New Jersey Wants an Exemption from Manhattan Congestion Charge

With cordon pricing coming to Manhattan in 2021, New Jersey motorists who pay up to $15 in bridge or tunnel tolls don't want to have to pay another $10 to $14 to drive into the Central District Business tolling zone, but exemptions come with a price.

4 minute read

April 18, 2019, 2:00 PM PDT

By Irvin Dawid


Birds Eye View of the George Washington Bridge

George Pankewytch / flickr

After two failed attempts in 2008 and 2018, congestion pricing (in the form of cordon pricing) finally passed the New York State legislature on March 31 and was signed into law by its chief backer, Gov. Mario M. Cuomo, on April 1. Now the details have to be worked out by a new six-person "traffic mobility review board" under the jurisdiction of the Triborough Bridge and Tunnel Authority, the tolling agency of the Metropolitan Transportation Authority.

While the Manhattan "congestion charge," to use the term that both London and Stockholm use for for their cordon are pricing programs that have successfully operated since 2003 and 2007, respectively, has yet to be determined, "some experts believe it could cost about $14, igniting a fight among interest groups to win exemptions or discounts," writes Emma G. Fitzsimmons, a transit reporter at The New York Times. The current London congestion charge is £11.50 or $15.00; in Stockholm, $8.23.

It's all about "exemptions"

"State leaders were careful to avoid including too many details in the legislation, in part over concerns that it would be harder to pass," write Fitzsimmons and Winnie Hu, a Times metro reporter who has been reporting extensively on the new cordon pricing program, on April 4. Details were left to the traffic mobility review board.

"There are essentially two kinds of exemptions," write Kate Slevin and Alex Matthiessen on April 5 for Streetsblog NYC:

  • "Those for drivers who cross another tolled facility on route to the Central Business District or CBD ... and would thus face a 'double toll' (despite drivers commonly pay a double toll when making any number of trips across the city region)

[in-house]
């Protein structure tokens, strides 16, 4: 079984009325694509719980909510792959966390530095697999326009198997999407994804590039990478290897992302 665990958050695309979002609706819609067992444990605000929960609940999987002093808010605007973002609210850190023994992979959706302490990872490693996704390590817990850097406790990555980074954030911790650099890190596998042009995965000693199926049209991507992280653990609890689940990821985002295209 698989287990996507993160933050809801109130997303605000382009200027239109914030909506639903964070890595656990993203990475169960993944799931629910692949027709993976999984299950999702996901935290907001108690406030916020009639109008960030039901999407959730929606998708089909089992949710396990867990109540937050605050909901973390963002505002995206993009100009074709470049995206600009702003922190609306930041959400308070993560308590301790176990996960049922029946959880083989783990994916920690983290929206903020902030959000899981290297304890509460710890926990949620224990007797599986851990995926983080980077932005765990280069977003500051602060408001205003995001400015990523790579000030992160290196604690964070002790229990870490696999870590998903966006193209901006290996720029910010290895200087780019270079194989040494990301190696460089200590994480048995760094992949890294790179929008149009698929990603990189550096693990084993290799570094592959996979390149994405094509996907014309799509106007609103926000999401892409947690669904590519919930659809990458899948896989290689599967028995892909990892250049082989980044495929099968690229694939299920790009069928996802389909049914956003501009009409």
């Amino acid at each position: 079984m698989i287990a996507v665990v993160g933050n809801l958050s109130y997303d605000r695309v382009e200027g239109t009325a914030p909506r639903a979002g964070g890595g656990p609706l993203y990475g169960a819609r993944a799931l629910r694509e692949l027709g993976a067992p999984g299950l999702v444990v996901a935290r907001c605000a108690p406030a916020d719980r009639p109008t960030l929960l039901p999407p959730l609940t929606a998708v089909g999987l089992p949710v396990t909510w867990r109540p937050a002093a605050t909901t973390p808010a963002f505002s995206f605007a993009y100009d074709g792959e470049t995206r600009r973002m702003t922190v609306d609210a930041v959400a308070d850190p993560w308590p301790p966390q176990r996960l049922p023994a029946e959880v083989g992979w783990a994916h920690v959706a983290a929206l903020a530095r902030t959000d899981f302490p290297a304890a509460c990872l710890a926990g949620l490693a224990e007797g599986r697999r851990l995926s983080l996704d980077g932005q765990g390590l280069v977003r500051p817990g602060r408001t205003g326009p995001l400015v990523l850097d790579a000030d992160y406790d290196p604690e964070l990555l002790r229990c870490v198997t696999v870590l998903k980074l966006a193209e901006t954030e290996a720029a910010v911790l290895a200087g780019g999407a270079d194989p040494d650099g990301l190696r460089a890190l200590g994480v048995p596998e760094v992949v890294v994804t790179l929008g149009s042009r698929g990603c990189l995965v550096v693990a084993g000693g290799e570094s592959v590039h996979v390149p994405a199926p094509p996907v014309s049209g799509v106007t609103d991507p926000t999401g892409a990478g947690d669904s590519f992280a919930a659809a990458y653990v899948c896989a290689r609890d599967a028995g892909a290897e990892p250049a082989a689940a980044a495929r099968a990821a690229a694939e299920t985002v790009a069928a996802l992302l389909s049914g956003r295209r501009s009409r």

• "Different types or classes of driver who believe they are entitled to relief from the new tolls."

“The intent is not to have a whole list of exemptions,” said Robert Mujica, the state budget director, add Hu and Fitzsimmons. “You’re trying to discourage people from driving into the zone — that’s the only way to reduce traffic."

Furthermore, Slevin and Matthiessen note that the program must "raise a minimum of $15 billion in capital funding for the 2020-24 MTA capital program (which) militates against an excess of carve-outs," i.e., the more exemptions, the higher the congestion charge for everyone who isn't exempted.

"Mr. Mujica said the mobility board will review a traffic study analysis of bridges and tunnels and consider public input before deciding whether to credit drivers who already pay tolls," add Hu and Fitzsimmons.

The board, which will likely have members with experience in public transportation and finance, will also come up with a plan for taxis and ride-hail vehicles, including Uber.

New Jersey

While legislators from throughout the New York metro area are seeking exemptions for their constituents, "the outcry is perhaps loudest in New Jersey," writes Fitzsimmons in the source article.

Gov. Philip D. Murphy of New Jersey said he would fight any effort to double toll drivers who use the George Washington Bridge and then travel into Manhattan’s congestion pricing zone.

The mayor of Jersey City [Steven Fulop] suggested that New Jerseyans should toll New Yorkers entering their state. A congressman [Representative Josh Gottheimer] is calling for federal legislation to guarantee that drivers — who already pay tolls to cross between the states — are not charged twice. Others believe a lawsuit could be filed to stop the tolls.

However, Mujica "did not have much sympathy for New Jersey drivers, saying they should consider abandoning their cars and taking public transit instead."

“New Jersey commuters aren’t being treated any differently,” Mr. Mujica said in an interview. “They’re being treated the same as everyone else driving into the Central Business District.”

Loretta Weinberg, the New Jersey Senate majority leader, "argued that it would only be fair for New Jersey Transit to get a cut of the revenue from congestion pricing" like the two New York commuter railroads, Metro-North and Long Island Rail Road.

“You don't want to make traffic worse on the Jersey side because you’re giving the credits to some and not to others,” said Bruce Schaller, a former New York City transportation official who agrees with Ms. Weinberg that some of the revenue should go to New Jersey Transit.

Fitzsimmons notes that the outcries may achieve results, as transit experts believe drivers using the Lincoln and Holland tunnels, who pay as much as $15 in tolls, "will not be made to pay the full congestion charge." 

The final word goes to John Raskin, executive director of the Riders Alliance, an advocacy group.

"Every constituency in town is going to ask for a special exemption and carve out, but part of what makes congestion pricing work is that it’s fair and applies broadly."

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